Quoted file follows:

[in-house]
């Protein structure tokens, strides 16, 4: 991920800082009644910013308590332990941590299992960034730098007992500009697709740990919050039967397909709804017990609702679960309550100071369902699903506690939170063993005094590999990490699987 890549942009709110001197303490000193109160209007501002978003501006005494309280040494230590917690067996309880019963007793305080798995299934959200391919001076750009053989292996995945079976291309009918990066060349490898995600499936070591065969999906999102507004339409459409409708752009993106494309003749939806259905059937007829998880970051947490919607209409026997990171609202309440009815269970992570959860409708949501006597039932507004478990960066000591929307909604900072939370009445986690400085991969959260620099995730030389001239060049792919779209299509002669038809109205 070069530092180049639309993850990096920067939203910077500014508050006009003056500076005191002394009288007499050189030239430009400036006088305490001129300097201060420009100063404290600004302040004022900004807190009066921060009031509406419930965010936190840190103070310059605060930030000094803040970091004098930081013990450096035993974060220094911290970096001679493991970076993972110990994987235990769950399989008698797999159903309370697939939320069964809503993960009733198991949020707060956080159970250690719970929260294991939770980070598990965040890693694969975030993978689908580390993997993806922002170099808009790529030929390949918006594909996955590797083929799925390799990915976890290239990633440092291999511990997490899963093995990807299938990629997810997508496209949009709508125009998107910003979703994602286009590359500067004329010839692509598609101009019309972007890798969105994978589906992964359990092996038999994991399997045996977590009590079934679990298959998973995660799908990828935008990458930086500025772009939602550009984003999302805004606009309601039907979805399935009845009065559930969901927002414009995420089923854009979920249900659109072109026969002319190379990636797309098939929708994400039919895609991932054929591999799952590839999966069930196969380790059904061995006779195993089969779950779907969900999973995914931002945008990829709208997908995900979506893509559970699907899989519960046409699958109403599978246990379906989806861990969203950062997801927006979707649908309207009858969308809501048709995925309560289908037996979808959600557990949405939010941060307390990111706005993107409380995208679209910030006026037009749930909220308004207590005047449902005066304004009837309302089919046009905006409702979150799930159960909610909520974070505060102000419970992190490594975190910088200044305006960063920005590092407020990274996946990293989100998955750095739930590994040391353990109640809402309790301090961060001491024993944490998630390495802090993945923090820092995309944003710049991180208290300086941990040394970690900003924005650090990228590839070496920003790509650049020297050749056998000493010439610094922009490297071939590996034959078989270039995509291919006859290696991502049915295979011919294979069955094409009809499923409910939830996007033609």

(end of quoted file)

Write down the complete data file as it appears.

[in-house]
């Protein structure tokens, strides 16, 4: 991920800082009644910013308590332990941590299992960034730098007992500009697709740990919050039967397909709804017990609702679960309550100071369902699903506690939170063993005094590999990490699987 890549942009709110001197303490000193109160209007501002978003501006005494309280040494230590917690067996309880019963007793305080798995299934959200391919001076750009053989292996995945079976291309009918990066060349490898995600499936070591065969999906999102507004339409459409409708752009993106494309003749939806259905059937007829998880970051947490919607209409026997990171609202309440009815269970992570959860409708949501006597039932507004478990960066000591929307909604900072939370009445986690400085991969959260620099995730030389001239060049792919779209299509002669038809109205 070069530092180049639309993850990096920067939203910077500014508050006009003056500076005191002394009288007499050189030239430009400036006088305490001129300097201060420009100063404290600004302040004022900004807190009066921060009031509406419930965010936190840190103070310059605060930030000094803040970091004098930081013990450096035993974060220094911290970096001679493991970076993972110990994987235990769950399989008698797999159903309370697939939320069964809503993960009733198991949020707060956080159970250690719970929260294991939770980070598990965040890693694969975030993978689908580390993997993806922002170099808009790529030929390949918006594909996955590797083929799925390799990915976890290239990633440092291999511990997490899963093995990807299938990629997810997508496209949009709508125009998107910003979703994602286009590359500067004329010839692509598609101009019309972007890798969105994978589906992964359990092996038999994991399997045996977590009590079934679990298959998973995660799908990828935008990458930086500025772009939602550009984003999302805004606009309601039907979805399935009845009065559930969901927002414009995420089923854009979920249900659109072109026969002319190379990636797309098939929708994400039919895609991932054929591999799952590839999966069930196969380790059904061995006779195993089969779950779907969900999973995914931002945008990829709208997908995900979506893509559970699907899989519960046409699958109403599978246990379906989806861990969203950062997801927006979707649908309207009858969308809501048709995925309560289908037996979808959600557990949405939010941060307390990111706005993107409380995208679209910030006026037009749930909220308004207590005047449902005066304004009837309302089919046009905006409702979150799930159960909610909520974070505060102000419970992190490594975190910088200044305006960063920005590092407020990274996946990293989100998955750095739930590994040391353990109640809402309790301090961060001491024993944490998630390495802090993945923090820092995309944003710049991180208290300086941990040394970690900003924005650090990228590839070496920003790509650049020297050749056998000493010439610094922009490297071939590996034959078989270039995509291919006859290696991502049915295979011919294979069955094409009809499923409910939830996007033609």